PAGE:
Obscured by Clouds is the seventh studio album by English progressive rock band Pink Floyd, based on their soundtrack for the French film La Vallée, by Barbet Schroeder. Some copies of the album refer to the film by its English title, The Valley. The cover of Obscured by Clouds is an out-of-focus film still of a man in a tree. The lyrics and music tell the story of one's journeys. The album was released in the United Kingdom on 2 June 1972, and a few weeks later in the United States, by Harvest, reaching number 6 and number 46 respectively. A single, "Free Four", was issued in the US only.
By 1972, Pink Floyd had supplied the soundtracks to the films The Committee (1968) and More (1969), and to part of Zabriskie Point (1970). Consequently, Barbet Schroeder asked the band to create the soundtrack for La Vallée, which they had agreed to do after More had become a success. The group had already started working on The Dark Side of the Moon at this point, having done some basic recording and performed the piece live several times, but work was interrupted when the band travelled to France on two separate trips, either side of a Japanese tour, to write and record music for the film. The album was then mixed from 4–6 April at Morgan Sound Studios in London.
As they had done on More, the band saw a rough cut of the film, and noted down certain timings for cues with a stopwatch. From this, they created a number of pieces that they felt could be cross-faded at various points in the final cut of the film. They weren't too worried about creating complete songs, feeling that any musical piece would be workable without the need for any solos, but nevertheless, under pressure to produce enough material, they managed to create a whole series of well-structured songs. Drummer Nick Mason recalls that the sessions were very hurried, and the band spent most of the time in Paris locked away in the studio.
During the first recording session in February 1972, the French television station ORTF filmed a short segment of the band recording the album, including interviews with Waters and Gilmour. In a snippet of interview footage that appeared in the 1974 theatrical version (later released on VHS and Laserdisc) and subsequent "Director's Cut DVD" versions of Pink Floyd: Live at Pompeii, Waters stated that early UK pressings of the album contained excessive sibilance (a loud high-frequency sound most apparent on "s", "sh", and "t" sounds which often causes distortion). As Waters says in the film during a conversation with George Martin, the sibilant distortion was caused by "a bad cut", meaning it came from a poor quality tape-to-disk transfer during mastering. The sibilance problem was corrected in later pressings.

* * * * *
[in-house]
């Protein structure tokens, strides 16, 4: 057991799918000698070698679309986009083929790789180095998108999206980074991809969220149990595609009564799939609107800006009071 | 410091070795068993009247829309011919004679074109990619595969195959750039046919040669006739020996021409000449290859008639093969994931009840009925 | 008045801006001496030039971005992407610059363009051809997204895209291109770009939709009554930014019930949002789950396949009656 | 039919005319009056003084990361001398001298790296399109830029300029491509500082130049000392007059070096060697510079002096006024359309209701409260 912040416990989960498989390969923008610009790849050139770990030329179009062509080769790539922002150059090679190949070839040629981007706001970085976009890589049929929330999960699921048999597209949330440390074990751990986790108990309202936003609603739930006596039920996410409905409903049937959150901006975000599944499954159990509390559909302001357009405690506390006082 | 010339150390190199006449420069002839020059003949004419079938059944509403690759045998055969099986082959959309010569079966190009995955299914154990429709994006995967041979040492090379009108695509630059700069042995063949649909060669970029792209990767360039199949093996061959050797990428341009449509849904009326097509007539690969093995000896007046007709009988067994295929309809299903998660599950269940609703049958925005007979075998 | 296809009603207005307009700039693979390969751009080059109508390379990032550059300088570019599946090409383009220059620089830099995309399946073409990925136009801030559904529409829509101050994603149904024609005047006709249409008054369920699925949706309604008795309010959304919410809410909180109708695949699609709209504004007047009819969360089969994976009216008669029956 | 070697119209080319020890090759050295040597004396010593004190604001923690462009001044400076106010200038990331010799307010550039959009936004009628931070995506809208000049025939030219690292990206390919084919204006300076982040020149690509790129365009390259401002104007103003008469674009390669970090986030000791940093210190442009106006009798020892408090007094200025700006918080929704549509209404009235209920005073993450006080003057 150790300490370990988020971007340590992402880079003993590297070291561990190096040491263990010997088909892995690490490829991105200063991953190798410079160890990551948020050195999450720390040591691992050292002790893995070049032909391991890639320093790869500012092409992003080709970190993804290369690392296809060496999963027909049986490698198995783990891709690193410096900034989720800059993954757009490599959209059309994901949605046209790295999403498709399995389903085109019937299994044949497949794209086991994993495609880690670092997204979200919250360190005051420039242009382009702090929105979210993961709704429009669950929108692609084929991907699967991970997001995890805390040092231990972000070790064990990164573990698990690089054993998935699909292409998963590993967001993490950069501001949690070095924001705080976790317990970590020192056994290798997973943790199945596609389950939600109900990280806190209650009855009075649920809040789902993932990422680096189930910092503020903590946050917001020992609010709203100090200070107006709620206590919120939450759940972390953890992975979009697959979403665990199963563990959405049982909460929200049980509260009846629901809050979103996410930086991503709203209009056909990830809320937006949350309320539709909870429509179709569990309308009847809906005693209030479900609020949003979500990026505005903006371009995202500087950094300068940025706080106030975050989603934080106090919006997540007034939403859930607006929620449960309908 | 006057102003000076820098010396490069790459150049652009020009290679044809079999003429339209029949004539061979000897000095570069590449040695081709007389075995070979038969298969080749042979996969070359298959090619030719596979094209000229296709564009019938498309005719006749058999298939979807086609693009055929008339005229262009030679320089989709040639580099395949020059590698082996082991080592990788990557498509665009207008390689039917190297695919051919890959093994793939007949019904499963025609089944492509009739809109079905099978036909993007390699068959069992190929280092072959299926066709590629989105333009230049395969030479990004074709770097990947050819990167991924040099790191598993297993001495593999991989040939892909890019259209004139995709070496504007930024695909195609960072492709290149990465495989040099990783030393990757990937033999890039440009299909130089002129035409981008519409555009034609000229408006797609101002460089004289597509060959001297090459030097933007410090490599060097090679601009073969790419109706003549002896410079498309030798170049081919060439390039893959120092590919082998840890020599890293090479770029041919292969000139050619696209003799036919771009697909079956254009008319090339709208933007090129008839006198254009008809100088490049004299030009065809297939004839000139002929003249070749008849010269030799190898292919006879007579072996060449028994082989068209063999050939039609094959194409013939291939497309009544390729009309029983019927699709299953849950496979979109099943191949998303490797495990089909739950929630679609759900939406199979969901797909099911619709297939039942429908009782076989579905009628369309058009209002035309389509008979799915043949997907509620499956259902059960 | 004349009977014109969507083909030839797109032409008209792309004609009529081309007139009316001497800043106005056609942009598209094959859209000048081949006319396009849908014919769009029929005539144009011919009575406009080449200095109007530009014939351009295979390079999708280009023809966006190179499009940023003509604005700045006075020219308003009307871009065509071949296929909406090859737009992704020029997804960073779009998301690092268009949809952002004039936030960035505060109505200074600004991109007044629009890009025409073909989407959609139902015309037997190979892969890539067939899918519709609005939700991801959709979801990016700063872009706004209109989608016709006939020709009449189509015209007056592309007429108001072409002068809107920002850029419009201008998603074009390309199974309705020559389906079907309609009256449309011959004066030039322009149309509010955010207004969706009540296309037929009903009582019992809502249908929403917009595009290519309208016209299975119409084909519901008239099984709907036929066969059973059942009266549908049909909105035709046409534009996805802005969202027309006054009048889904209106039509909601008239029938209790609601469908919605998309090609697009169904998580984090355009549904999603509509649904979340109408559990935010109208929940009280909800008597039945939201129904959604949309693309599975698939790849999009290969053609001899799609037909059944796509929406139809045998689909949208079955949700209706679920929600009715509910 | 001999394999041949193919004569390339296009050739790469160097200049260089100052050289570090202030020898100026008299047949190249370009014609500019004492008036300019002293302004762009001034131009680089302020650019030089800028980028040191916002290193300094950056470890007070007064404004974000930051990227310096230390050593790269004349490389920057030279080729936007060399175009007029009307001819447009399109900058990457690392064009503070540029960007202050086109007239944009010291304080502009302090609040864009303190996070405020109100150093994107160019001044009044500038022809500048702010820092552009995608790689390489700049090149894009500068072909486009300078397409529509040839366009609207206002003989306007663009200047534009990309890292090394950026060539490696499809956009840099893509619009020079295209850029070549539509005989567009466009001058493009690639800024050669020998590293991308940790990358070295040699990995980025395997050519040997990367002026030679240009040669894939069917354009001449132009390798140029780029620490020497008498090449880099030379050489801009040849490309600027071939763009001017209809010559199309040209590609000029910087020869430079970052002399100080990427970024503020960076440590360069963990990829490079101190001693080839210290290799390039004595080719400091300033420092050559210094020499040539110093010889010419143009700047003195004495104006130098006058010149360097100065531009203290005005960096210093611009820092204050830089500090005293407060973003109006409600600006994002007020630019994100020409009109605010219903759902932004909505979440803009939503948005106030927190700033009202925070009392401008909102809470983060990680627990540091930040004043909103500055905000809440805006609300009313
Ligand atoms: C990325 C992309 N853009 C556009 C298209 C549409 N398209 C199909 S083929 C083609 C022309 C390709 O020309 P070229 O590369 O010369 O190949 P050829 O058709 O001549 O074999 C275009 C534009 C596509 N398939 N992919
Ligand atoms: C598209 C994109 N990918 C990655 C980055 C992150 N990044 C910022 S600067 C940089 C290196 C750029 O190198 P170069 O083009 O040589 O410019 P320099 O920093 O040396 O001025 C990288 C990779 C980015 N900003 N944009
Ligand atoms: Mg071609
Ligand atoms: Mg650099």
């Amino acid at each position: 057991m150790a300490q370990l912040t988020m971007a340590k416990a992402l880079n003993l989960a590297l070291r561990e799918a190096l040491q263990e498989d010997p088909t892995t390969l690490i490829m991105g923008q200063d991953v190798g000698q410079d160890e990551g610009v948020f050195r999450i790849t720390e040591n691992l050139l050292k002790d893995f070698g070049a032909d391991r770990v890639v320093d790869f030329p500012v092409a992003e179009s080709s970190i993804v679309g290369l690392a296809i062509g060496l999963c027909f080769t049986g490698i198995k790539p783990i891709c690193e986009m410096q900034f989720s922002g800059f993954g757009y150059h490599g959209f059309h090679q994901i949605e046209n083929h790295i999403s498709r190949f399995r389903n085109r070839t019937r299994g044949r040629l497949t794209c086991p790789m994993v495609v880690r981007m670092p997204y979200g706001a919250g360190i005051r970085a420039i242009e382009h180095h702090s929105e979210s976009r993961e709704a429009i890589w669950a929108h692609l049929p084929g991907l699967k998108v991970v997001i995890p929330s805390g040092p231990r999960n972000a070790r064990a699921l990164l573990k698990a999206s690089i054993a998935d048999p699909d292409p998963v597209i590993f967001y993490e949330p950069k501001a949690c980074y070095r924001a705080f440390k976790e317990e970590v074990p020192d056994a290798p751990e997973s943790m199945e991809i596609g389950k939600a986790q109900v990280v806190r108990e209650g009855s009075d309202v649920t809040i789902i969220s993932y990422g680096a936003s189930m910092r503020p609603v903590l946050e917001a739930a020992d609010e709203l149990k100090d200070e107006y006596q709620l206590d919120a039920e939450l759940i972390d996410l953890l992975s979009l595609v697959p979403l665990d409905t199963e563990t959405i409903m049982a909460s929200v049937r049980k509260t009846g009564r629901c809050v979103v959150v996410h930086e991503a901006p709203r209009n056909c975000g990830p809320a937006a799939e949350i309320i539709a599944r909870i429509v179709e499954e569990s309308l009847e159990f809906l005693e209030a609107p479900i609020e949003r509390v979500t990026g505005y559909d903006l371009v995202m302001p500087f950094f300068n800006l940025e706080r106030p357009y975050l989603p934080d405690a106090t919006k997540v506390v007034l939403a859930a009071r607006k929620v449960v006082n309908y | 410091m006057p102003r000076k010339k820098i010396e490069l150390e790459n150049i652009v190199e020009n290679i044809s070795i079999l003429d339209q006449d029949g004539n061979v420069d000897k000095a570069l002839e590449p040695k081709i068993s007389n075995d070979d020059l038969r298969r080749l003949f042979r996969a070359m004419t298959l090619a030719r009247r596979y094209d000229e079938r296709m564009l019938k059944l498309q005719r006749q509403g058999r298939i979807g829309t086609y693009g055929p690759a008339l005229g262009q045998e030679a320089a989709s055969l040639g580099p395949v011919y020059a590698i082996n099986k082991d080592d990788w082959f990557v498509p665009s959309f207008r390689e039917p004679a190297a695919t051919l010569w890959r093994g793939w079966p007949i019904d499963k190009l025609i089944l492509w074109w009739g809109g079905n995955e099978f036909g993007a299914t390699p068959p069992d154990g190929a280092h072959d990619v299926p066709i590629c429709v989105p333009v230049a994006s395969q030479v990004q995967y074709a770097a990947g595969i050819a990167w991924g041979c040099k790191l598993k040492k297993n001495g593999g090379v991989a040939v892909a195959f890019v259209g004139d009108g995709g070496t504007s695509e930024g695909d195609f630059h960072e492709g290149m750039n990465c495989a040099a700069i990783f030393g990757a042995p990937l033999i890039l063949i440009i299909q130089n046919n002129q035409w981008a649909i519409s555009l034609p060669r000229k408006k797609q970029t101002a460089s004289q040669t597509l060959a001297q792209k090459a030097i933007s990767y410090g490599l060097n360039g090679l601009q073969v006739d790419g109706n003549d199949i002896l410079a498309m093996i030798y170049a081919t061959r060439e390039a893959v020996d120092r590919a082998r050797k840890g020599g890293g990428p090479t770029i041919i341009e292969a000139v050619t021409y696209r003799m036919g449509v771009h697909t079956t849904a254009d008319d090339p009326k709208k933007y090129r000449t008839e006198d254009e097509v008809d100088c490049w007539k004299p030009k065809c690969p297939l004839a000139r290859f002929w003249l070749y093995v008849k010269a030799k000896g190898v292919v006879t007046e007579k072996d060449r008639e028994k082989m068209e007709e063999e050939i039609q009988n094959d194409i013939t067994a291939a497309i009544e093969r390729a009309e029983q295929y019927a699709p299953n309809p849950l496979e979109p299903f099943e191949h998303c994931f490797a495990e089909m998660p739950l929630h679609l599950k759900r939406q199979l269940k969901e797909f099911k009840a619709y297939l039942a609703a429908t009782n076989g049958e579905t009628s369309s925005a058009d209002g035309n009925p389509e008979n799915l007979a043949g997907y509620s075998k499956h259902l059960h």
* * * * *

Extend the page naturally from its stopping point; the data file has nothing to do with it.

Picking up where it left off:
Obscured by Clouds was the second Pink Floyd album to feature the VCS 3 synthesizer as stated by EMS Archives. Mason also plays electronic drums on this track.
After recording had finished, the band fell out with the film company, prompting them to release the soundtrack album as Obscured by Clouds, rather than La Vallée. In response, the film was retitled La Vallée (Obscured by Clouds) on its release.
The album's cover was, like several other Pink Floyd albums, designed by Hipgnosis. It consists of a photograph of a man sitting in a tree which has been taken out of focus to the point of complete distortion. Obscured by Clouds was released in the UK on 2 June 1972 and then in the United States on 15 June 1972, both on Harvest. The album reached number one in France, number six on the UK Albums Chart, and number 46 on the US albums chart (where it was certified Gold by the RIAA in 1997). In 1986, the album was released on CD. A digitally remastered CD was released in March 1996 in the UK and August 1996 in the US.
Pink Floyd opened some shows in 1973 with an extended jam based on the pairing of "Obscured by Clouds" and "When You're In", accompanied by smoke and a light show.
"Childhood's End" is the only other song from the soundtrack to find its way to the stage. It made several appearances in Europe starting on 1 December 1972 and at the start of the band's March 1973 tour of North America, usually with an extended instrumental passage.
"Wot's... Uh, the Deal?" saw revival as part of Gilmour's set list during his 2006 solo tour. One of these performances features on Gilmour's 2007 DVD Remember That Night and also the vinyl version of his 2008 live album, Live in Gdańsk.